Trade unions in the Soviet Union

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The membership card of the all-Union Central Council of trade unions of the USSR.
The slogan of the trade unions are a school of communism.

Trade unions in the Soviet Union, headed by the All-Union Central Council of Trade Unions, trace their history back to Russian Revolution of 1905. Many trade unions were shut down or restricted on the eve of World War I and during the War, but they revived after the February Revolution and their leaders were democratically elected during 1917.

Anarchists and some Bolshevik trade unionists hoped that unions would manage industry after the October Revolution. A strong factory committee movement had sprung up, from workers occupying workplaces or forcing their bosses into compliance with demands as the government would no longer protect them. However, as the Bolsheviks seized and consolidated power, this movement was ended by nationalizing industry. This only with the Russian Civil War and its policy of war communism the trade unions lost staff to government, Party, and military organs. Government economic organs, like the All-Russian Council of the Economy (VSNKh), increasingly took the primary role in directing industry, which lost many workers due to economic crisis. The Communist Party exerted increasing control over trade unions, which even many Communist trade union leaders resisted. By the end of the Civil War a dispute over the role of trade unions occurred within the ruling Communist Party. Leon Trotsky, Nikolay Krestinsky and some others insisted on militarization of trade unions and actually turning them into part of the government apparatus. The Workers' Opposition (Alexander Shlyapnikov, Alexandra Kollontai) demanded that trade unions manage the economy through an "All-Union Congress of Producers" and that workers comprise a majority of Communist Party members and leaders. There were several other factions. Eventually, all of them were defeated at the 10th Congress of the Russian Communist Party (Bolsheviks) by the so-called "Platform of the Ten" headed by Lenin, which called for trade unions to educate workers, under the control of the Communist Party. Since these times Vladimir Lenin's saying, "Trade Unions are a School of Communism" become an indisputable slogan.

A resolution entitled About the Party Unity dissolved and banned any factions within the Party under the pretext that intra-Party discussions distract from "solving actual practical problems". This resolution radically shifted the balance in the notion "democratic centralism" from "democratic" to "centralism" and enhanced the groundwork of Joseph Stalin's future dictatorship.

The newspaper Trud and the magazine, Soviet Trade Unions (Советские профсоюзы) were major media of the Soviet trade union system.

Like the Communist Party, the trade unions operated on the principle of democratic centralism, and they consisted of hierarchies of elected bodies from the central governing level down to the factory and local committees.

Unlike labor unions in the West, Soviet trade unions were, in fact, actually governmental organizations whose chief aim was not to represent workers but to further the goals of management, government, and the CPSU. As such, they were partners of management in attempting to promote labor discipline, worker morale, and productivity. Unions organized "socialist competitions" and awarded prizes for fulfilling quotas. They also distributed welfare benefits, operated cultural and sports facilities, issued passes to health and vacation centers, oversaw factory and local housing construction, provided catering services, and awarded bonuses and prepaid vacations.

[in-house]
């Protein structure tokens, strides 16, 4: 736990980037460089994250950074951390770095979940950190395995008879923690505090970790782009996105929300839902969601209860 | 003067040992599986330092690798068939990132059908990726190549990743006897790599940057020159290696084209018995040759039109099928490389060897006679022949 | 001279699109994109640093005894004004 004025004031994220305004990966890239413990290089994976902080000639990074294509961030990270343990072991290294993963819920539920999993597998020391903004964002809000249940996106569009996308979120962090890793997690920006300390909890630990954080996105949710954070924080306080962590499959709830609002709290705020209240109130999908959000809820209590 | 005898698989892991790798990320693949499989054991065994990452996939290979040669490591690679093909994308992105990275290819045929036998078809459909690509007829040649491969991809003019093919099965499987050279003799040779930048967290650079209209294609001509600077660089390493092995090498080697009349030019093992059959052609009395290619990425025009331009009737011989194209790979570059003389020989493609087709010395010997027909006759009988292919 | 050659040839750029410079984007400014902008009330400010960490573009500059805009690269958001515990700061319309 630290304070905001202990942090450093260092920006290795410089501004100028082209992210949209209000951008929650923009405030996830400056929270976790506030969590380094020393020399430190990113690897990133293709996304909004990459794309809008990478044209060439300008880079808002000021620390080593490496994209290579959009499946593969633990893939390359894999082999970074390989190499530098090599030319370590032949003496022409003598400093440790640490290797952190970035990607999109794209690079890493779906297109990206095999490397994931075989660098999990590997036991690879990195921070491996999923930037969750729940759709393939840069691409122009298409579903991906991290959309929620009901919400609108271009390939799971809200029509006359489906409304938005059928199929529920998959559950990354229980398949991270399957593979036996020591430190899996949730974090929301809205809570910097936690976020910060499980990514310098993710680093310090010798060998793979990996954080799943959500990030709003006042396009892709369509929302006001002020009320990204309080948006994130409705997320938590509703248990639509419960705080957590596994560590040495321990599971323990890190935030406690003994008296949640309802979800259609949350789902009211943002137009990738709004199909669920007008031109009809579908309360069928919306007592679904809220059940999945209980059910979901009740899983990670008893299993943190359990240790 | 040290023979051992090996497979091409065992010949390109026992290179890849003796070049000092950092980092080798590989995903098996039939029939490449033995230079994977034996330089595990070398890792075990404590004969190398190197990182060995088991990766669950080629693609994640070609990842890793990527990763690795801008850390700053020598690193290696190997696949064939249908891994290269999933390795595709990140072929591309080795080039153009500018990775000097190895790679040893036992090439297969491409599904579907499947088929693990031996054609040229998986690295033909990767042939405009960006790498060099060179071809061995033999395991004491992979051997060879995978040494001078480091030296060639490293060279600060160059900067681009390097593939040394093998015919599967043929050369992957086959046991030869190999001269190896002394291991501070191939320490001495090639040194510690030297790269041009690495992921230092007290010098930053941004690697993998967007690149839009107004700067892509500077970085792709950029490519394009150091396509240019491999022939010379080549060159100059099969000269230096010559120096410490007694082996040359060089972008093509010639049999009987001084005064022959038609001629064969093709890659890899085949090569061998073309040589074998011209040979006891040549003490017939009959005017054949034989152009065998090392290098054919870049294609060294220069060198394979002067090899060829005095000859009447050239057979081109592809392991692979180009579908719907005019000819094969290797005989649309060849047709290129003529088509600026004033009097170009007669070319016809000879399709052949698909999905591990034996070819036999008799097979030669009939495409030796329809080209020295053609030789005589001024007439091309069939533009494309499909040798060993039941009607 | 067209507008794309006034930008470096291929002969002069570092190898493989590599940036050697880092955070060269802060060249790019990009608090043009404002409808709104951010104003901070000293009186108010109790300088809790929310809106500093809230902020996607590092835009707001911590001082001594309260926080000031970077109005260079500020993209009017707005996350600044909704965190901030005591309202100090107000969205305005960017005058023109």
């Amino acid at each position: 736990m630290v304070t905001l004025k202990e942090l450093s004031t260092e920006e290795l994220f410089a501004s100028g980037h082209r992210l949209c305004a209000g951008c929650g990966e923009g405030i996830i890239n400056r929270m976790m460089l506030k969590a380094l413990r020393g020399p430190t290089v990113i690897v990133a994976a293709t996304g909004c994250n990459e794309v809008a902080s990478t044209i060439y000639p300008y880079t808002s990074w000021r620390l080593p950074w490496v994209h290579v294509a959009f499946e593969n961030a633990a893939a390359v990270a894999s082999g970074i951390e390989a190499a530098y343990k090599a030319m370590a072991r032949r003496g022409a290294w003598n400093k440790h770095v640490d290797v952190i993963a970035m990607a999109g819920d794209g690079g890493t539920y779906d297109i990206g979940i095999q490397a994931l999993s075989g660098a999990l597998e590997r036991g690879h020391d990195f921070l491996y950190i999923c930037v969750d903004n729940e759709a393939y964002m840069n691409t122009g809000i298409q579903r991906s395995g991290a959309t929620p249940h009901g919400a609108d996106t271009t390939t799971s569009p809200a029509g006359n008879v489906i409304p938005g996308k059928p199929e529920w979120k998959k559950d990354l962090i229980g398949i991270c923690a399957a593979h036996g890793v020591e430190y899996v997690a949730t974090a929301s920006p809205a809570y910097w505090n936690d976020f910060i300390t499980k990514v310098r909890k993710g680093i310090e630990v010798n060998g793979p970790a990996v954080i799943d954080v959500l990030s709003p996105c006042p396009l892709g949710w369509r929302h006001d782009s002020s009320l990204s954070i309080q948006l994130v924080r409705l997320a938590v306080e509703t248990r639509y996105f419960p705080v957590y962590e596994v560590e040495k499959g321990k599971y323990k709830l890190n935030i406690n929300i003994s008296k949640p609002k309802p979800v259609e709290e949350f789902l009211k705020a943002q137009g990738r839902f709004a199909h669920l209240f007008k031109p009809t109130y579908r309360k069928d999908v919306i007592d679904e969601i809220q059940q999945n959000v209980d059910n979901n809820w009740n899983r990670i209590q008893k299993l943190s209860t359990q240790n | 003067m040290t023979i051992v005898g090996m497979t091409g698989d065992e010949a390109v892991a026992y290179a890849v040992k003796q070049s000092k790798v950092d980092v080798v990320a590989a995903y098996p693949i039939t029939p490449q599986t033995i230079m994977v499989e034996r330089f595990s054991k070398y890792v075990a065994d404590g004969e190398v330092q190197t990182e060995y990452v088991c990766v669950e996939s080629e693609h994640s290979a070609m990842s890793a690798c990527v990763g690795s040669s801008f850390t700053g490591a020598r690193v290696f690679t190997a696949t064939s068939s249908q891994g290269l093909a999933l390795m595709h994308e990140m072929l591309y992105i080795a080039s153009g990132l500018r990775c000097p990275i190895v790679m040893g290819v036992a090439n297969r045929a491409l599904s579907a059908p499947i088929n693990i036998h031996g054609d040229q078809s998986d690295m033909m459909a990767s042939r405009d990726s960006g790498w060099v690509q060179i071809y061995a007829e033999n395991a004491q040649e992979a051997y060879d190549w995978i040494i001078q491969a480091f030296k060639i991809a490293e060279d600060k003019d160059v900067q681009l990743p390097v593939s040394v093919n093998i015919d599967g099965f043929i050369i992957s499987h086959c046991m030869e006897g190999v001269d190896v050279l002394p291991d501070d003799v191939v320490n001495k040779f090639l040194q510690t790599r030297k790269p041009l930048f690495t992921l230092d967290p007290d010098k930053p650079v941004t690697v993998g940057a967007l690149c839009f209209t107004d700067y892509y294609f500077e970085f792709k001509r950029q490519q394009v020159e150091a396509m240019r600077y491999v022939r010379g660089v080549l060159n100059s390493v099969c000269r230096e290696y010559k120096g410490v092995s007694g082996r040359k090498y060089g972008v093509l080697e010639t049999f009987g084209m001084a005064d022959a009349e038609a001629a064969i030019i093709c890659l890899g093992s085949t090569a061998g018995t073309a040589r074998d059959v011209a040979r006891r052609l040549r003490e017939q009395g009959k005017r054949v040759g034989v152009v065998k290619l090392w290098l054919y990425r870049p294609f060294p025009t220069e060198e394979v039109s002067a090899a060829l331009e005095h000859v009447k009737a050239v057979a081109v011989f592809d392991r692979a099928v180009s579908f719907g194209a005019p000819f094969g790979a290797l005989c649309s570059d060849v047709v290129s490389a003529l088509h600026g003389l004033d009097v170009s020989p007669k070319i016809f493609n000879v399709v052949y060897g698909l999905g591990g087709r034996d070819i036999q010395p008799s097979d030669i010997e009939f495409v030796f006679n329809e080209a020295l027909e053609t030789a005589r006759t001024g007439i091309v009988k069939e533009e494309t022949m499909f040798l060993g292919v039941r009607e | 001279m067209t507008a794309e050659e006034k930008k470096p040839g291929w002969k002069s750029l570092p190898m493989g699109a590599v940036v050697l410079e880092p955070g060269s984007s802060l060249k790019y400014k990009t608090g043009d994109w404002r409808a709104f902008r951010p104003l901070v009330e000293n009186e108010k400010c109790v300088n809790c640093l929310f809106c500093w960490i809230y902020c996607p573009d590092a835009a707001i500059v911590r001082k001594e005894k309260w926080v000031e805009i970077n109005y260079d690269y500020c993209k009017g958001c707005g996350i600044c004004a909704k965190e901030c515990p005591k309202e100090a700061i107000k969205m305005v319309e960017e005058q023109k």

Although unions in the Soviet Union primarily promoted production interests, they had some input regarding production plans, capital improvements in factories, local housing construction, and remuneration agreements with management. Unions also were empowered to protect workers against bureaucratic and managerial arbitrariness, to ensure that management adhered to collective agreements, and to protest unsafe working conditions. However, strikes were illegal.

Late Soviet Union[edit]

The trade union system in the late Soviet Union consisted of thirty unions organized by occupational branch. Including about 732,000 locals and 135 million members in 1984, unions encompassed almost all Soviet employees with the exception of some 4 to 5 million kolkhozniks. Enterprises employing twenty-five or more people had locals, and membership was compulsory. Dues were about 1% of a person's salary. The All-Union Central Council of Trade Unions (Всесоюзный Центральный Совет Профессиональных Союзов, ВЦСПС) served as an umbrella organization for the thirty branch unions and was by far the largest public organization in the Soviet Union.

Union membership influenced union operations only at the local level, where an average of 60% of a union's central committee members were rank-and-file workers.

After the Polish trade union movement, Solidarity, had achieved some success in Poland Soviet trade unions became more vocal in protecting workers' interests.

References[edit]

Bibliography[edit]

  • Ashwin, Sarah and Simon Clarke. Russian Trade Unions and Industrial Relations in Transition. NY: Palgrave Macmillan, 2003.
  • Bonnell, Victoria. Roots of Rebellion: Workers' Politics and Organizations in St. Petersburg and Moscow, 1900-1914. Berkeley and Los Angeles: University of California Press, 1983.
  • Davis, Sue. Trade Unions in Russia and Ukraine, 1985-1995. NY: Palgrave Macmillan, 2002.
  • Ruble, Blair. Soviet Trade Unions: Their Development in the 1970s. Cambridge: Cambridge University Press, 1981.
  • Sorenson, Jay. The Life and Death of Soviet Trade Unionism, 1917-1928. New York, 1969.

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